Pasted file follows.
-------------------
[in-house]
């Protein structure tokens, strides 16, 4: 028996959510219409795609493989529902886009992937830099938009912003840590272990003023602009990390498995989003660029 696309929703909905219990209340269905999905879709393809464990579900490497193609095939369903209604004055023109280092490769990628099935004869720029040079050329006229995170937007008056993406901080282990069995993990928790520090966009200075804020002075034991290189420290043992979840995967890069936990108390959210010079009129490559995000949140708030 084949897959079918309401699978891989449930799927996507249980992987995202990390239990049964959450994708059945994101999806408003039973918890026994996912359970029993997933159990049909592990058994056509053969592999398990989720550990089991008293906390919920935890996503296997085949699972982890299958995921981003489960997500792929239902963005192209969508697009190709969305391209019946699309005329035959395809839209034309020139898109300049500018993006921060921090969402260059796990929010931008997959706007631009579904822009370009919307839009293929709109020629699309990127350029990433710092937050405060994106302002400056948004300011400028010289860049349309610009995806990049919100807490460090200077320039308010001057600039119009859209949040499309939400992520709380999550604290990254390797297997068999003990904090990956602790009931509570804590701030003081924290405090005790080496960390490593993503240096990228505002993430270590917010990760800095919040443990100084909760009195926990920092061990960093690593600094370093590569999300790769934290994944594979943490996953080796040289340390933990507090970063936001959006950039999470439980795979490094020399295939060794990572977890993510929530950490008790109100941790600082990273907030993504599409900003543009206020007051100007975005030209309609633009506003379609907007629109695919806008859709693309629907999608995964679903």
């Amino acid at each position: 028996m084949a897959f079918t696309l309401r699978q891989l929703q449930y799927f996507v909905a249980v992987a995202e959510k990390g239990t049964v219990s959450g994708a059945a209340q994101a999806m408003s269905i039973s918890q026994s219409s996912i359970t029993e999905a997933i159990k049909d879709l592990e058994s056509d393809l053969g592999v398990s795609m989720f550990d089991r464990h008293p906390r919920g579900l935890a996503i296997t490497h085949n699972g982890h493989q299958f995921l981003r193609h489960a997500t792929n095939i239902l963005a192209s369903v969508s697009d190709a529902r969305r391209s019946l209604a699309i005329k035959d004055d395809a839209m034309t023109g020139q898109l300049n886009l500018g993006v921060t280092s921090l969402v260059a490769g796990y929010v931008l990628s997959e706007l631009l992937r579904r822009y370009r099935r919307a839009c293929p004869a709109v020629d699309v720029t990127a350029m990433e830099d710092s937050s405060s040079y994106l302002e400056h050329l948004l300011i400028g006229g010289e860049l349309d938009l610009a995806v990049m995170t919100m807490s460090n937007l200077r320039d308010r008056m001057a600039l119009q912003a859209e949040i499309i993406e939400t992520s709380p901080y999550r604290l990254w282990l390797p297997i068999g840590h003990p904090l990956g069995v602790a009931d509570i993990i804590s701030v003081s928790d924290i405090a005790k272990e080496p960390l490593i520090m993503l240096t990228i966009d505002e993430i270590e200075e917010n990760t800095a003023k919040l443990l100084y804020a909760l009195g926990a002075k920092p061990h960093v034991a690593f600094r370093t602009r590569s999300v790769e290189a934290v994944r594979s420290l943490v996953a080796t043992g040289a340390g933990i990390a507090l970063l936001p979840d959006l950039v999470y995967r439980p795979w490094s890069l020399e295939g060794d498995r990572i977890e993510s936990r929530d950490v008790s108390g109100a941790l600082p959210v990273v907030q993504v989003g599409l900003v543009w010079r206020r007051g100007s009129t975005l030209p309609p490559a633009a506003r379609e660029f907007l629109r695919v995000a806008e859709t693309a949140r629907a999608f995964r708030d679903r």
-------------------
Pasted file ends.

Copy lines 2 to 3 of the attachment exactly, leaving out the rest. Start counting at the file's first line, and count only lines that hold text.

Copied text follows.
């Protein structure tokens, strides 16, 4: 028996959510219409795609493989529902886009992937830099938009912003840590272990003023602009990390498995989003660029 696309929703909905219990209340269905999905879709393809464990579900490497193609095939369903209604004055023109280092490769990628099935004869720029040079050329006229995170937007008056993406901080282990069995993990928790520090966009200075804020002075034991290189420290043992979840995967890069936990108390959210010079009129490559995000949140708030 084949897959079918309401699978891989449930799927996507249980992987995202990390239990049964959450994708059945994101999806408003039973918890026994996912359970029993997933159990049909592990058994056509053969592999398990989720550990089991008293906390919920935890996503296997085949699972982890299958995921981003489960997500792929239902963005192209969508697009190709969305391209019946699309005329035959395809839209034309020139898109300049500018993006921060921090969402260059796990929010931008997959706007631009579904822009370009919307839009293929709109020629699309990127350029990433710092937050405060994106302002400056948004300011400028010289860049349309610009995806990049919100807490460090200077320039308010001057600039119009859209949040499309939400992520709380999550604290990254390797297997068999003990904090990956602790009931509570804590701030003081924290405090005790080496960390490593993503240096990228505002993430270590917010990760800095919040443990100084909760009195926990920092061990960093690593600094370093590569999300790769934290994944594979943490996953080796040289340390933990507090970063936001959006950039999470439980795979490094020399295939060794990572977890993510929530950490008790109100941790600082990273907030993504599409900003543009206020007051100007975005030209309609633009506003379609907007629109695919806008859709693309629907999608995964679903």
């Amino acid at each position: 028996m084949a897959f079918t696309l309401r699978q891989l929703q449930y799927f996507v909905a249980v992987a995202e959510k990390g239990t049964v219990s959450g994708a059945a209340q994101a999806m408003s269905i039973s918890q026994s219409s996912i359970t029993e999905a997933i159990k049909d879709l592990e058994s056509d393809l053969g592999v398990s795609m989720f550990d089991r464990h008293p906390r919920g579900l935890a996503i296997t490497h085949n699972g982890h493989q299958f995921l981003r193609h489960a997500t792929n095939i239902l963005a192209s369903v969508s697009d190709a529902r969305r391209s019946l209604a699309i005329k035959d004055d395809a839209m034309t023109g020139q898109l300049n886009l500018g993006v921060t280092s921090l969402v260059a490769g796990y929010v931008l990628s997959e706007l631009l992937r579904r822009y370009r099935r919307a839009c293929p004869a709109v020629d699309v720029t990127a350029m990433e830099d710092s937050s405060s040079y994106l302002e400056h050329l948004l300011i400028g006229g010289e860049l349309d938009l610009a995806v990049m995170t919100m807490s460090n937007l200077r320039d308010r008056m001057a600039l119009q912003a859209e949040i499309i993406e939400t992520s709380p901080y999550r604290l990254w282990l390797p297997i068999g840590h003990p904090l990956g069995v602790a009931d509570i993990i804590s701030v003081s928790d924290i405090a005790k272990e080496p960390l490593i520090m993503l240096t990228i966009d505002e993430i270590e200075e917010n990760t800095a003023k919040l443990l100084y804020a909760l009195g926990a002075k920092p061990h960093v034991a690593f600094r370093t602009r590569s999300v790769e290189a934290v994944r594979s420290l943490v996953a080796t043992g040289a340390g933990i990390a507090l970063l936001p979840d959006l950039v999470y995967r439980p795979w490094s890069l020399e295939g060794d498995r990572i977890e993510s936990r929530d950490v008790s108390g109100a941790l600082p959210v990273v907030q993504v989003g599409l900003v543009w010079r206020r007051g100007s009129t975005l030209p309609p490559a633009a506003r379609e660029f907007l629109r695919v995000a806008e859709t693309a949140r629907a999608f995964r708030d679903r």